With Fifty Shades of Grey coming out next week, I started thinking about ordinary people and their secrets. What do we really know about the people around us?
I sure don’t expect you to come clean about any Jeykll/Hyde behavior you may possess without my own confessional thrown into the conversation to break the ice. Mine pales in comparison to the private antics shown in Fifty Shades. Although I can relate to Ana in that I also love Tess of the d’Urbervilles, the only experience I have with dominance and submission is when I’m tenderizing octopus. But I do have a shameful habit, and every so often, it comes to bite me in the tuckus (just figuratively).
My very minor character flaw has to do with my penchant of adopting other people’s stories as my own. I know it sounds innocent, and who am I harming anyway? For example, when the topic of pop concerts came up at a Christmas party, and I was asked to name the coolest concert I’d been to as a teen, I lied, and used my friend Dorothy’s, “Erasure” experience. “OMG, Andy Bell was wearing skin tight red leggings with a cropped shirt, and in the middle of the concert, his junk was getting bigger, and he just looked at the audience, and whispered, oops,” was what I said. I was never at that concert or any other rock concert as a teen for that matter. I begged my parents to let me go, but my dad forbade it. For some reason, he believed rock concerts were full of drugs and sex.
This habit at times transfers over to my cooking repertoire. Just recently, I was boasting to neighbors about some delicious chewy, gooey chocolate chip cookies I baked, when in reality, I usurped the baking experience straight out of my friend’s kitchen. I didn’t think much of it until I was asked to bake some cookies for a function. What? I’ve never actually baked cookies, not even from a box. I had to turn to another lie to get out of the previous one.
Because I felt awful about this latest relapse, I spent the entire week testing various cookie recipes. Almost 50 cookies later in every shade of caramel, I’ve found the most perfect chocolate chip cookie recipe. Boy, is it a good one—that is if you love soft centers, crispy edges, and melty chocolate paired with nutty macadamias.
My version is slightly altered from the chocolate chip recipe from The Gramercy Tavern cookbook, which is 337 glossy pages of food porn but in a classy sort of way. Nancy Olson is the pastry chef at the Manhattan restaurant, and in a chocolate chip cookie showdown with a fancy French chef named Gregory Marchand, she kicked butt.
A whole lot of cookies later, which I shared with friends, kids on Henry’s basketball team, and anyone else that came across my cookie baking path in the last week, I think I’ve turned a corner. I am ultimately hurting myself when I fib for no reason—isn’t that what I always tell the kids—and I will try not to pass off other people’s stories as my own, even if they are wonderful woven tales of mystery and intrigue.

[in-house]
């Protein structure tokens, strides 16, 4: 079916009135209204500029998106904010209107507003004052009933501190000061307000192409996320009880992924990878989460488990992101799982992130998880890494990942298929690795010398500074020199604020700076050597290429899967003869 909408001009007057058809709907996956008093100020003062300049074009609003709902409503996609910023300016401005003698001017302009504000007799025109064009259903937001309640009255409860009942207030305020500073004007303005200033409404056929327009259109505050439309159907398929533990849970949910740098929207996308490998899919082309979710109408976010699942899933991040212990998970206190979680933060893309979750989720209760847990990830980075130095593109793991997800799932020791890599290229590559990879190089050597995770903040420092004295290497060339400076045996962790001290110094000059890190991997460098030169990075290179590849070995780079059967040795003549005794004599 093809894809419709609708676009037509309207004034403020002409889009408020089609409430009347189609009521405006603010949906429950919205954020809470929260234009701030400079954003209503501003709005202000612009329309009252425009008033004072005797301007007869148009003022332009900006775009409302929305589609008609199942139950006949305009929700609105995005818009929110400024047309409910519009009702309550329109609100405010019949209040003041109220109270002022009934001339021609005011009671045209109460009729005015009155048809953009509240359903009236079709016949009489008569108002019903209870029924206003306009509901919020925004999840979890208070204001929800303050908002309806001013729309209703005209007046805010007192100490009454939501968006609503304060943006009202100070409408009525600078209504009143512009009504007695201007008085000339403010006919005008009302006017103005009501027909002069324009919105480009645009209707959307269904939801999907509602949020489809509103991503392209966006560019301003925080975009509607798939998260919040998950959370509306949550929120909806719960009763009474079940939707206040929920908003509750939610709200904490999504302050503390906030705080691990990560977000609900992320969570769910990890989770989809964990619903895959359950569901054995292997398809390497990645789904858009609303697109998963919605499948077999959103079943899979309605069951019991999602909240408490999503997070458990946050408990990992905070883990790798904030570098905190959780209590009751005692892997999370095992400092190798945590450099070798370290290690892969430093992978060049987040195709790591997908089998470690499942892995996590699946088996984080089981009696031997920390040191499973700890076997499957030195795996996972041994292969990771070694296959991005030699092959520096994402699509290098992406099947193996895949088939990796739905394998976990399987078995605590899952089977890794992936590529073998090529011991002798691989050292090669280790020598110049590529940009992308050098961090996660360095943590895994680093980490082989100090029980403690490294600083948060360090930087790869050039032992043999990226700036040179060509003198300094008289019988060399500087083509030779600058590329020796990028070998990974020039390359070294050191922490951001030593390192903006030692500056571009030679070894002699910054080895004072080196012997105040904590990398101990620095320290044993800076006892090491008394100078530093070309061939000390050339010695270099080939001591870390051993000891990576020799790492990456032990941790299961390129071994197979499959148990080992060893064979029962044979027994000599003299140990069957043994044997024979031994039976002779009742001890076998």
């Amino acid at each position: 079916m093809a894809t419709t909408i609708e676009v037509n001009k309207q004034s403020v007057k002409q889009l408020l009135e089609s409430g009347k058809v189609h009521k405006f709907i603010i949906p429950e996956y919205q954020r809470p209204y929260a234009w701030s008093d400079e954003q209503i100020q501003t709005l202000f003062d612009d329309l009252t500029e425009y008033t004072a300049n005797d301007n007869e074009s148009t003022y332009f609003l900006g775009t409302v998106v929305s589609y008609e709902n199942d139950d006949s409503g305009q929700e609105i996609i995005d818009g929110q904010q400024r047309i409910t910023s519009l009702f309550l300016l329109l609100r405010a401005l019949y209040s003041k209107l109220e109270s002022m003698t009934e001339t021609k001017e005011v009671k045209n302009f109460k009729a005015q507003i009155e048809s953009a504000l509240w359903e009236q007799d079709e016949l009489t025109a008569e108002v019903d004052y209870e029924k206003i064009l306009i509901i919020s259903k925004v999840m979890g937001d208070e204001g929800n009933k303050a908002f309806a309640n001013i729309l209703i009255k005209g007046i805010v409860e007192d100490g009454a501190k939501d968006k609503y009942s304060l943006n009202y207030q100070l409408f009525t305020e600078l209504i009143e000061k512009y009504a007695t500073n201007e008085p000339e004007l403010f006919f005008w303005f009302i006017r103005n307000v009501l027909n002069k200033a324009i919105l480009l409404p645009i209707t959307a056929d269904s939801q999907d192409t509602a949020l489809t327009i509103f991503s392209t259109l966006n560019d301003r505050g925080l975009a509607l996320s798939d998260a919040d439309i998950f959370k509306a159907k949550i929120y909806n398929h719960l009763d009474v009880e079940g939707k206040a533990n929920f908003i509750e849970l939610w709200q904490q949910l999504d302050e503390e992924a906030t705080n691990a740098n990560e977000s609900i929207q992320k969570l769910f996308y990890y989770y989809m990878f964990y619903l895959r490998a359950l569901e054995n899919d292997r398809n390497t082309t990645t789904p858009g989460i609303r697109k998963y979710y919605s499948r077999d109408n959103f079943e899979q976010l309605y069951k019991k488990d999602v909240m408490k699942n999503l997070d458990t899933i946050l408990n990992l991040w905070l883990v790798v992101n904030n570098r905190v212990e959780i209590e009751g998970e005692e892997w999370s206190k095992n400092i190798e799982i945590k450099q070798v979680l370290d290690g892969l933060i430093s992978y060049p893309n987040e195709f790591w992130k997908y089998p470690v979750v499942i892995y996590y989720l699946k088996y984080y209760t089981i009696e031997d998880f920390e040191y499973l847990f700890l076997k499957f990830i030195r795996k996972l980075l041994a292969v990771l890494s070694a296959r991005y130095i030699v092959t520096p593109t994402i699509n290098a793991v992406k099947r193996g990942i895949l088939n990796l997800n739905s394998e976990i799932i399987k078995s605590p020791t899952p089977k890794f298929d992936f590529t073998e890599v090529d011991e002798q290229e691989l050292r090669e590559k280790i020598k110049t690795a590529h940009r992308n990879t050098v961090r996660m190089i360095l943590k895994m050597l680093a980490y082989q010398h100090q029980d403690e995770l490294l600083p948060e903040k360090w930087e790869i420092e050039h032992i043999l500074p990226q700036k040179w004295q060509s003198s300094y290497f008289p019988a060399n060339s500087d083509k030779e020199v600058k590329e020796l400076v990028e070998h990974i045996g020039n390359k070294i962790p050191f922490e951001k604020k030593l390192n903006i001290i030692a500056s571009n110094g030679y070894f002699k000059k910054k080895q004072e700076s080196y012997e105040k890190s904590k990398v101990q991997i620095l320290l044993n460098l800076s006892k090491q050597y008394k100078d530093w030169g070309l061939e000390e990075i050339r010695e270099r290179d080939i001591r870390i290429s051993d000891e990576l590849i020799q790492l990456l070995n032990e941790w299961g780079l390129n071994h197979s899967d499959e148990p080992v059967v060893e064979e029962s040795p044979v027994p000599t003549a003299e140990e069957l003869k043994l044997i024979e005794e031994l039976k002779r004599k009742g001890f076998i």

Now, it’s your turn.
(Aside: Dorothy, a true concert goer and doer of all cool things, is now an OB/GYN and heads a medical group in Manhattan.)
- (Very slightly altered from The Gramercy Tavern Cookbook)
- 1 3/4 c plus 1 tbs all-purpose flour
- 1/2 tsp baking powder
- 1/8 tsp baking soda
- 10 tbs (1 1/4 sticks) unsalted butter, cubed, at room temp.
- 1 c plus 2 tbs packed light brown sugar
- 1 large egg plus 1 large egg yolk at room temp.
- 1 1/2 tsp vanilla extract
- 6 ounces of chopped chocolate (mix of bittersweet and semi-sweet)
- 1 c roasted and salted macadamia nuts (chopped as coarsely as you like)
- (If nuts are omitted, add 3/4 tsp salt to dough)
- In a bowl, whisk together flour, baking powder, and baking soda. (Add salt here if omitting nuts.)
- In another bowl or a stand mixer bowl fitted with a paddle attachment, cream the butter and sugar on medium speed just until well combined. Add egg, egg yolk, vanilla and beat for another minute. Make sure you scrape the bottom of the bowl with a spatula to make sure ingredients are well combined.
- Add 1/2 of the flour mixture to the wet ingredients, and mix on low speed until just incorporated. Add the rest of the flour mixture, and continue mixing on low until everything is well combined. Do not over-mix.
- Fold in chopped chocolate and nuts, making sure you scrape the bottom of the bowl.
- Cover the bowl and refrigerate for at least 6 hours before baking.
- (Or you can make meatball sized cookie balls, place on a parchment lined sheet, and freeze. Once frozen, the cookie balls can be collected and stored frozen in a plastic bag.)
- When ready to bake, preheat oven to 375 degree F.
- Remove cookie dough from fridge, make meatball sized balls, and place on ungreased baking sheets. Arrange the balls about 3 inches apart on two sheets.
- Bake, switching pans mid-way, for 10-15 minutes or until edges are golden brown but soft in the center.
- If baking frozen cookies, bake for 20-25 minutes. Let cookies cool completely before storing.
Chill dough for at least 6 hours in the fridge to avoid cookies that spread out too much. (For fat domed cookies, freeze cookie dough that has been shaped, and bake frozen.) To make life easier, use an ice cream scooper to plop dough down onto cookie sheet that has been lined with parchment paper. If you like flat chewy cookies, bake immediately, although pastry chefs always recommend chilling dough before baking. Finally, let cookies rest on baking sheet for a minute before letting it completely cool on a rack.
Finally, finally, check on cookies 10 minutes into baking. Everyone’s oven is a bit different, and I’d hate for you to burn the bottoms of these cookies.